Thursday, April 5, 2012
Faith, Hope and Love: Bull Durham
“I’ve tried ‘em all, I really have, and the only church that truly feeds the soul, day in, day out, is the church of baseball.”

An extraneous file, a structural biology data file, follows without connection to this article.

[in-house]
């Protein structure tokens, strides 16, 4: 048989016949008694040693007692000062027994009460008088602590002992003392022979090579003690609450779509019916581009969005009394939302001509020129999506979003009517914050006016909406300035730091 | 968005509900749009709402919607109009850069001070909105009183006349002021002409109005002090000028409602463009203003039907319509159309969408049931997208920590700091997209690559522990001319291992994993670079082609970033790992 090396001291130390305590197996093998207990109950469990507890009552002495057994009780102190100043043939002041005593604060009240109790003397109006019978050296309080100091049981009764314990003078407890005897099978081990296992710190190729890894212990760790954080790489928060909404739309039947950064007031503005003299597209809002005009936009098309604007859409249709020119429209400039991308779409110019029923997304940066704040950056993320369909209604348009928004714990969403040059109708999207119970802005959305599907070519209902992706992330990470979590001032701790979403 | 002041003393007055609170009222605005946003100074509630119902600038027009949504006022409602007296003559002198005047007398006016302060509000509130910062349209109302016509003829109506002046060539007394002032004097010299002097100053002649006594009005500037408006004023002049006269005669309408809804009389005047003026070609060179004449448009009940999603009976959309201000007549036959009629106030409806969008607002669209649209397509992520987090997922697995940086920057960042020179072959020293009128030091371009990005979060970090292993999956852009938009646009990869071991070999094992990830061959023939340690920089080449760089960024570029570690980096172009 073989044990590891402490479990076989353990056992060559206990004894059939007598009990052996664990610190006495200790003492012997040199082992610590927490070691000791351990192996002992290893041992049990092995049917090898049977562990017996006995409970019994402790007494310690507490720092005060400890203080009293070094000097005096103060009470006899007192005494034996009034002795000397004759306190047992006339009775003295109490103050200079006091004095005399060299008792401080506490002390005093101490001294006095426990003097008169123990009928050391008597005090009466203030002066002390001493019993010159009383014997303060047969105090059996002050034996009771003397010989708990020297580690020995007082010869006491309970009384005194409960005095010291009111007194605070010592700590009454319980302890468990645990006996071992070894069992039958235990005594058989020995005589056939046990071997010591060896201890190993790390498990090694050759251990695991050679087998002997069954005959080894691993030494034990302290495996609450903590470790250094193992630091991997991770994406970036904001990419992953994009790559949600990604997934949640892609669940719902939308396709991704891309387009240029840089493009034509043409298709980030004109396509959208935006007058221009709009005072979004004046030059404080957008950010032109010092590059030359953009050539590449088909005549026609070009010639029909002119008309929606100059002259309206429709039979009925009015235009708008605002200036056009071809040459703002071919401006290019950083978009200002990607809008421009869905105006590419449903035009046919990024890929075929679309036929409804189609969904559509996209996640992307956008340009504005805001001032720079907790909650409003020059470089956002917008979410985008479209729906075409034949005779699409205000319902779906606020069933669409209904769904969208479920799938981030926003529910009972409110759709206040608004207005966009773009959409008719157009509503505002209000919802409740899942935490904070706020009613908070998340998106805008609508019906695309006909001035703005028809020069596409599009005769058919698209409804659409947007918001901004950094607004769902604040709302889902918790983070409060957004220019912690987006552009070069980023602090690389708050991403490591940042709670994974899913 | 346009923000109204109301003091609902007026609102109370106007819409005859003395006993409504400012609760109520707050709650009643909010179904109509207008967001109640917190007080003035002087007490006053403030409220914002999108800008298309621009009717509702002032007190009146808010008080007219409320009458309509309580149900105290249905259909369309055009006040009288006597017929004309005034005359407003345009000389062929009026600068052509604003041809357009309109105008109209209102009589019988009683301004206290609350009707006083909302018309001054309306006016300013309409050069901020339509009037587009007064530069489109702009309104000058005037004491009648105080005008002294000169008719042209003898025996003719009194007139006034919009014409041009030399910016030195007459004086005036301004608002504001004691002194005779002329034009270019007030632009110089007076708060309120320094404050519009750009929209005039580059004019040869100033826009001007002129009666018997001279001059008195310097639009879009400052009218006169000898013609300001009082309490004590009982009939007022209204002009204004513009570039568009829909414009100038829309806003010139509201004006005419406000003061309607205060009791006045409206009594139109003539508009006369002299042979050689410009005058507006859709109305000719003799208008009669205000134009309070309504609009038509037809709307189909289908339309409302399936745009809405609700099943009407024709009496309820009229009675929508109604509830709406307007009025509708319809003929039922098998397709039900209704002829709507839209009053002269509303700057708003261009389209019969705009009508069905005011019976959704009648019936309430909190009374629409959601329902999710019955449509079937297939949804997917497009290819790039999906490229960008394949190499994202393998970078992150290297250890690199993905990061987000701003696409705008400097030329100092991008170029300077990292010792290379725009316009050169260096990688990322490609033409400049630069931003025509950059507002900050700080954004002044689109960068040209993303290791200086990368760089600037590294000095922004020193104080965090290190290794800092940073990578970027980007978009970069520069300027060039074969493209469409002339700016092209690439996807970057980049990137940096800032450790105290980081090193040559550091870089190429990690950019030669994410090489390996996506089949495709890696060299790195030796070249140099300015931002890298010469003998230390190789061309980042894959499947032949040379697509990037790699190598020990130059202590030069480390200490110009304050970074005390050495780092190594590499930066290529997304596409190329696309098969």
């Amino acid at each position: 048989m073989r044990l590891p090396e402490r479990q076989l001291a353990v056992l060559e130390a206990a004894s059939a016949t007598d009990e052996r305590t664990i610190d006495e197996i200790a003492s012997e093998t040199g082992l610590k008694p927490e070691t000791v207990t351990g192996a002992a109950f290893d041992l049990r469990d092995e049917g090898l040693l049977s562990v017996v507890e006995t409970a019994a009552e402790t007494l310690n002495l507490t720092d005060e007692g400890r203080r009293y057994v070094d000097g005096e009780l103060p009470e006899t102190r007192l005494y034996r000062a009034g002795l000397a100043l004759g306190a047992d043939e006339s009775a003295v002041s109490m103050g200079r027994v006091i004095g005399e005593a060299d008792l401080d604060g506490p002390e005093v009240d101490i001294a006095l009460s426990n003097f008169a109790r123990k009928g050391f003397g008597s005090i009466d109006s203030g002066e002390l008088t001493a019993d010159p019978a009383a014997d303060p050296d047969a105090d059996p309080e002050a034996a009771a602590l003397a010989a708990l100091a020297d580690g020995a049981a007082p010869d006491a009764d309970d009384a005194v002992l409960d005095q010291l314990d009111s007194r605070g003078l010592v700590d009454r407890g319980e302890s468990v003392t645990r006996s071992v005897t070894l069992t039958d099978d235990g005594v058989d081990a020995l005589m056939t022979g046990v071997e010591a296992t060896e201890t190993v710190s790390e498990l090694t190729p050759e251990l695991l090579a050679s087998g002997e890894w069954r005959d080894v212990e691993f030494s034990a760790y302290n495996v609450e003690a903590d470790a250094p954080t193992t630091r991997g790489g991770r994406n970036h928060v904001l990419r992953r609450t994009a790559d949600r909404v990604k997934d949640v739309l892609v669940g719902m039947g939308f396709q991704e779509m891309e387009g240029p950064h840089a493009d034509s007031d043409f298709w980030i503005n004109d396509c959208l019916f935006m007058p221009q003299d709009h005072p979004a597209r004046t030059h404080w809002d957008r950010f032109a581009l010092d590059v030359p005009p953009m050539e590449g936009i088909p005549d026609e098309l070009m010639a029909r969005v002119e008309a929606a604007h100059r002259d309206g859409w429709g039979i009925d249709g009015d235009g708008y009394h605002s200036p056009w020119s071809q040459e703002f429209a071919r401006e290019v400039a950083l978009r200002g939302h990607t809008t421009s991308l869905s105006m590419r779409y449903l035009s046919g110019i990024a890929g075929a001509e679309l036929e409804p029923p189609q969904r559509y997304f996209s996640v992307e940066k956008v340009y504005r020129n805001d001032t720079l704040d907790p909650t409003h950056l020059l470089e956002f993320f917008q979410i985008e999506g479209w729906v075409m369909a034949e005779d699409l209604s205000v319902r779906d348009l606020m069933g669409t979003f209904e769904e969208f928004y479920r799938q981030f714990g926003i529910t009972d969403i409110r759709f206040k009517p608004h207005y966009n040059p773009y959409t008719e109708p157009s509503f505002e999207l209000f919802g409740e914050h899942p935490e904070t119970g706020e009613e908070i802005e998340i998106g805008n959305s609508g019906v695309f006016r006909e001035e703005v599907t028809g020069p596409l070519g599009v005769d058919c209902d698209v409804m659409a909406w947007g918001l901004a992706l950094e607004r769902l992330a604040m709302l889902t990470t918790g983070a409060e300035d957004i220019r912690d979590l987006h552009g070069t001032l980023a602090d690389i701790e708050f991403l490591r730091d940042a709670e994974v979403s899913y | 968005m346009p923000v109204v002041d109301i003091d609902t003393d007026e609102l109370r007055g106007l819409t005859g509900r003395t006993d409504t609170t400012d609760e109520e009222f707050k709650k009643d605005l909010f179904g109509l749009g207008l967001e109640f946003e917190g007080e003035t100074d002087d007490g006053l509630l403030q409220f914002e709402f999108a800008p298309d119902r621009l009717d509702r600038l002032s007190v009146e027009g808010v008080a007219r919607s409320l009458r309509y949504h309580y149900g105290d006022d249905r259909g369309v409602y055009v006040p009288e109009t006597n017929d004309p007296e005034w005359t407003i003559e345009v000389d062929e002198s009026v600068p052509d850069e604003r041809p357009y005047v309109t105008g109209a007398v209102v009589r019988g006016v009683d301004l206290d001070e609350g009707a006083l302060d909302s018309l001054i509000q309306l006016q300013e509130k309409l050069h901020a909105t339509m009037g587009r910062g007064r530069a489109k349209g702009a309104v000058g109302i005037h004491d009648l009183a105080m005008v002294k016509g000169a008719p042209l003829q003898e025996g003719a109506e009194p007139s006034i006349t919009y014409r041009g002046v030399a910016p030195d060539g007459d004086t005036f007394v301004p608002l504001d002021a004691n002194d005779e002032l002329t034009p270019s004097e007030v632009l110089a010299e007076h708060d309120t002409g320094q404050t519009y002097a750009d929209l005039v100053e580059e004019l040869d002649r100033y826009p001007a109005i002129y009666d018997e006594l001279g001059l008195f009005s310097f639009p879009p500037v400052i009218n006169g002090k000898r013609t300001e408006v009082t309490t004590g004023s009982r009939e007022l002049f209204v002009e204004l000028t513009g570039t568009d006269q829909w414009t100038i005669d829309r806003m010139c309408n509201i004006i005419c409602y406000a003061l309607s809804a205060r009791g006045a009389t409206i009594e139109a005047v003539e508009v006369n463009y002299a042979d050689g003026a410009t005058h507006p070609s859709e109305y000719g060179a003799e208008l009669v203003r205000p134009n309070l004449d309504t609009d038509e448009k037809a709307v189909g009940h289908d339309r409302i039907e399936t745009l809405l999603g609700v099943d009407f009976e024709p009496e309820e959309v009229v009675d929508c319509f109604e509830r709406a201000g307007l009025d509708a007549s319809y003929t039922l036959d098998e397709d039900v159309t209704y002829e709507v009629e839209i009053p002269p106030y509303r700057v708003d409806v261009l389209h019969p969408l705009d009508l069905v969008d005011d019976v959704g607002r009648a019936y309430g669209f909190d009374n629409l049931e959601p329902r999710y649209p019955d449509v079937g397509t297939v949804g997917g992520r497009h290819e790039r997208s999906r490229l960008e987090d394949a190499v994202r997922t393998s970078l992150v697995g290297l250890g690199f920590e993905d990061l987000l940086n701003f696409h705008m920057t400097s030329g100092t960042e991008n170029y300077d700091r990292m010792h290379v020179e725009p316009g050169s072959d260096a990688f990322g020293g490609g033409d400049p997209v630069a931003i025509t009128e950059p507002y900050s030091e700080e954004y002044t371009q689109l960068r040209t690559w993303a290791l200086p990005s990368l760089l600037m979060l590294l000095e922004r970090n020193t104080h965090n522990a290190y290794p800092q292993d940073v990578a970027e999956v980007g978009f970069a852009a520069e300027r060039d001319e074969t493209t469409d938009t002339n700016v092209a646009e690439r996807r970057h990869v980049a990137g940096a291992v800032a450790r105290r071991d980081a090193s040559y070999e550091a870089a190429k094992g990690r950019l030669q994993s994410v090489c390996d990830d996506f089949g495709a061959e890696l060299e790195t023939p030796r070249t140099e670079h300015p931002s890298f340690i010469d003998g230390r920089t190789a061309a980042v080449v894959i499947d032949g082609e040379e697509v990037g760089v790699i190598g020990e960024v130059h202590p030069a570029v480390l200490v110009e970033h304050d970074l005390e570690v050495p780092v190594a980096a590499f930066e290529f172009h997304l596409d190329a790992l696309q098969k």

The opening three minutes of Bull Durham are a masterpiece of thematic development. The film begins with the sound of a female gospel singer and a montage of black-and-white photographs featuring baseball legends at their best: Pete Rose making a headfirst dive; Jackie Robinson stealing home; Babe Ruth soaking in the adoring cheers at Yankee Stadium. “I believe in the church of baseball,” a woman narrates, and with that the camera pulls back from a picture on the wall and takes a Rear Window-esque tour of her home, panning past several more baseball photos, some candles and a bed before finding the narrator herself, sitting in front of three mirrors, one of which has a baseball card tucked into its frame, fixing her hair and makeup. She is Annie Savoy, and her personal introduction includes mentions of Buddha, Allah, Brahma, Vishnu, Shiva, Isadora Duncan, Emily Dickinson, Walt Whitman, Frank Robinson, Milt Pappas, sex, foreplay and light-hitting middle infielders with great gloves. It’s the kind of monologue that’s as revealing for its manner – scattered, worldly and cosmic – as its content, and by the time it ends, with Annie walking into the bright light of a minor league ballpark as organ music plays in the background, it’s hard to think of baseball as anything less than spiritual.